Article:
“What Do You Want To Be When You Grow Up?” is a column that explores the unconventional career paths of Lakeside alums, allowing students to learn about a variety of jobs and industries.
In the Pacific Northwest, a pound of truffles — a rare mushroom that grows in the roots of a tree — can go for upwards of $500. Apparently, anyone with a dog can learn to harvest them, thanks to Alana McGee and the Truffle Dog Company.
McGee didn’t anticipate going into truffles. In fact, in high school, she had no idea what career path to choose. She says, “It felt like there was a huge weight on my shoulders.” Although interested in science at Lakeside, specifically biology, her interest in travel and people led her to choose an anthropology/classics major at Colby College. After completing her degree, McGee jumped from job to job, writing articles for the Alaska Airlines seatback magazine, working at Disney, and even making wine. Then, she discovered truffles.
When McGee learned of the truffle industry in 2010, she was shocked that there weren’t any harvesting movements in Washington. To combat this issue, she trained her dog to hunt the plant and then started talking to timber companies; they could grow the mushrooms, and she could harvest them. From there, the Truffle Dog Company evolved, starting with an agricultural bent — McGee harvested truffles and delivered them to chefs — and then expanding to include dog-and-owner truffle hunting lessons in 2013. Now, the Truffle Dog Company operates all over the country. Part of what made the company successful, McGee adds, was luck: “I saw that by getting in then, basically, not that I would be able to corner the market, but I would be one of the first entrants in the service-providing side. Because all of the people who were growing [truffles]… nobody had dogs to find them, no one knew what they were doing.”
Another factor in the company’s success was McGee herself. “I would have never started the business if I was incredibly risk averse,” she says, “because it was a leap into the unknown.” It’s not easy to bounce back from failure, to take risks and be willing to deal with the consequences, but that is exactly the mindset McGee cultivated in starting the Truffle Dog Company. Negative feedback, for some, can also be viewed as failure. But McGee doesn’t see it that way. “Being able to take information and adapt,” she says, “is definitely a skill that comes in handy when you’re an entrepreneur. I have to be okay with getting feedback.” Instead of criticism, she sees an opportunity to grow the company in a new direction.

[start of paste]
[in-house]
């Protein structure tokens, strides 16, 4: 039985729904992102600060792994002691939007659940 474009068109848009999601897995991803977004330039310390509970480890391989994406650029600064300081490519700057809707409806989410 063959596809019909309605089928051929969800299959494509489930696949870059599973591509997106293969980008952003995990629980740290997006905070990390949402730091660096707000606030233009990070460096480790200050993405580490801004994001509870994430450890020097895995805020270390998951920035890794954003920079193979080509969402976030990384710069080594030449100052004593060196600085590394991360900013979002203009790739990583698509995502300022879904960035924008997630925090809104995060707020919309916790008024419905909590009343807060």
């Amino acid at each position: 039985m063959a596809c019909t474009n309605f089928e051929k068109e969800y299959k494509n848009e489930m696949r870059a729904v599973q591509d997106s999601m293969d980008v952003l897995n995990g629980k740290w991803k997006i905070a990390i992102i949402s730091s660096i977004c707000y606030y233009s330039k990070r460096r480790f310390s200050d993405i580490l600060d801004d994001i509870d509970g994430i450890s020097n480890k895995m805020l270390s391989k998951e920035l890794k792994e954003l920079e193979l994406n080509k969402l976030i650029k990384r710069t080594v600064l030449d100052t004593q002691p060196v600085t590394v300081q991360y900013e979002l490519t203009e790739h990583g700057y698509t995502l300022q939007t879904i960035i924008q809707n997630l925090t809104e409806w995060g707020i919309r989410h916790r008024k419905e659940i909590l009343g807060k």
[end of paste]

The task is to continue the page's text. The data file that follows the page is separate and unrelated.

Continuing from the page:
McGee doesn’t only focus on growing the company but also growing herself. “You can be all the things,” she says. “I would still urge people to work on… other areas of interest, so they have more skill sets and are able to adapt.” Her ability to strengthen and combine her love for science, people, and communications has led her to the job she holds today.
Her growth mindset also allowed her to let the company morph in response to consumer needs. Just like she never thought she would end up where she is today, McGee also didn’t anticipate the directions her company would take: “It morphed into something very successful but very different. And I kind of let that happen as I saw what the market needed, and what was going on and let the business evolve. And that’s okay.” She urges high schoolers to have the same open-mindedness: “You might have multiple careers in your life. And that doesn’t make any of them more or less valid than another.” Nowadays, students have many opportunities in high school, college, and beyond to try various careers. Like McGee says, “Enjoy experiences as they come and be willing to explore opportunities as they present themselves.” Taking an unexpected path can often lead to an interest, job, or even life you never dreamed of.
On a similar note, McGee wouldn’t change anything about her path to the Truffle Dog Company because she wouldn’t have created this company otherwise. For example, though her job isn’t directly related to her major, McGee still appreciates what she’s learned: “I think that having a humanities major gives you a different outlook and a different perspective to be able to engage with people across a broad spectrum. And especially in business, I think that is incredibly helpful.” From anthropology, she learned more about empathy; today, this allows her to understand her customers and address any issues as they arise. Her experiences have driven her to be passionate, to seek out new challenges, and to become a stronger individual: “Everything that has led me to where I am now has given me certain skills,” she says. “Without those experiences, I don’t think it’d be where I am today.”